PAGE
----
By disability rights campaigner Dermot Devlin from My Way Access

The impact of Brexit and the impasse at Stormont is coming home to hurt those in our society that needs support the most. The European Social Fund (ESF) is coming to an end today (Friday, March 31). Without the funding, there will be considerable job loses, up to 1,700, and this will impact on the services which these organisations and charities provide.

Deaf, disabled and older people have been warning about this issue since the beginning of the Brexit debate all those years ago and now the time has arrived – nothing has been put in place by the UK Government to replace the lost of funding cause by us exiting the EU in 2020.

Pauline McSorley from ShopMobilty Omagh told me: “We are having the same difficulties as many other groups with the lack of clarification on funding for 2023/2024. This is down to Northern Ireland not having an active Assembly in Stormont, leaving the departments that fund us, no budget to work with.

From April-Dec 2022 we had a total of 2,353 scooter and wheelchair hires by our users with permanent/temporary disabilities and we listen and watch their confidence and independence grow from being able to independently “Get out and About”. What will this do to those who rely heavily on our service?”

Maeve Monaghan of the NOW Group said: “Disabled people are being being failed as UK Shared Prosperity Fund (UKSPF) is not making up for loss of ESF and more especially local departments aren’t offering any pre employment support. We have exceeded every target set over the past five years and have supported hundreds into paid jobs but when we look around there is no one there to show us how to keep this work going.”

Claire Meenehan from Include Youth said they offer extra to young people who feel excluded from society and help the disenfanchised to help them with education, mentoring and training support to find employment. Without ESF, this puts a real danger on what can be provided in the future.

Karen Gilgunn from Mencap NI told me: “It is devastating for our colleagues and service users that we are at this cliff edge situation and there has been no intervention to save this sector. People with a learning disability have the right to access employment and training opportunities, and contribute to our society. UKSPF, whilst promoted as a replacement fund, focuses on economic inactivity, therefore even if we are successful in securing funding it will not address the gap in providing supported employment for the most marginalised groups in our society. This has the potential to further socially isolate people and have a severe impact on their wellbeing.”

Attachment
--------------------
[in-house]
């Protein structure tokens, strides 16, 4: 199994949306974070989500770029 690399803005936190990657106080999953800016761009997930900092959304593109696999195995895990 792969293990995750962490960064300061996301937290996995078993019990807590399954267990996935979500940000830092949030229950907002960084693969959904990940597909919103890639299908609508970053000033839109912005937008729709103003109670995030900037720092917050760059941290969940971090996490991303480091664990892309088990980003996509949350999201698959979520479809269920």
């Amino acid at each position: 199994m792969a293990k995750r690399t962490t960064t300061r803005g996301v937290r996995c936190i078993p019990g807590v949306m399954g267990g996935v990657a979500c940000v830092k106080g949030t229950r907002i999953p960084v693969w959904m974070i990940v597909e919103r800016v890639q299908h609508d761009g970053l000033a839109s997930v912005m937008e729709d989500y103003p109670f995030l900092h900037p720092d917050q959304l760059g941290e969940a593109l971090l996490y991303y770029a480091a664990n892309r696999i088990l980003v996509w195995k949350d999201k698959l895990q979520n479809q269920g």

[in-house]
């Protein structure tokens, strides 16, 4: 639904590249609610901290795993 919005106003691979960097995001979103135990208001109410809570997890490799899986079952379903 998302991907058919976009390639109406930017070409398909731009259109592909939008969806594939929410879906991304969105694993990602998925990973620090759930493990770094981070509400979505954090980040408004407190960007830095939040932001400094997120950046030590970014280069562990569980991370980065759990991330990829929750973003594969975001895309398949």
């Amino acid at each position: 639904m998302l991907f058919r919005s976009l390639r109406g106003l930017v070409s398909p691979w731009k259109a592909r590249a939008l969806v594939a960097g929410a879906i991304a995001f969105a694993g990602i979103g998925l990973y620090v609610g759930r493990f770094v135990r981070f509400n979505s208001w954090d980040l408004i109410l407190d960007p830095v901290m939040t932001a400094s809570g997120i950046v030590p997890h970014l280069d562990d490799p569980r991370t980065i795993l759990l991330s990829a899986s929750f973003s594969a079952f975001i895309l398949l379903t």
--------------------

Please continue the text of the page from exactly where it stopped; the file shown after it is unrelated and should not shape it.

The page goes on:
Rural Public Transport, like easiLink in the Omagh district, is the only form of transport many can afford or use. With this service potentially disappearing, it means shopping trips, hospital trips or social visits are lost with it. Disabled people don’t like the term “house bound”, but effectively that is what we will be.

Some funding has been made for one month, in April, but to date no word has been made available on amounts and what happens in May. Organisations are talking to NIO about the future, but little details is being made available. The Governments needs to hold serious talks to help alleviate the fears in our community. These services offer a lifeline to make deaf and disabled and older people in our community.

Sadly, some of the commentary from certain members of the public have left us feeling more alienated. On speaking out on this topic on social media, I was told “no one has a divine right to funding” and that we are “lazy to assume we are entitled to it”.

Brexit is affecting us all on the ground, and there is so much more. We need a functioning NI Assembly and Executive again.

People’s politics are no business of mine, but they are when they put people in poverty and remove much needed support and resources. Get back into Government and work out your concerns and difficulties there. Don’t hold everyone else to ransom.

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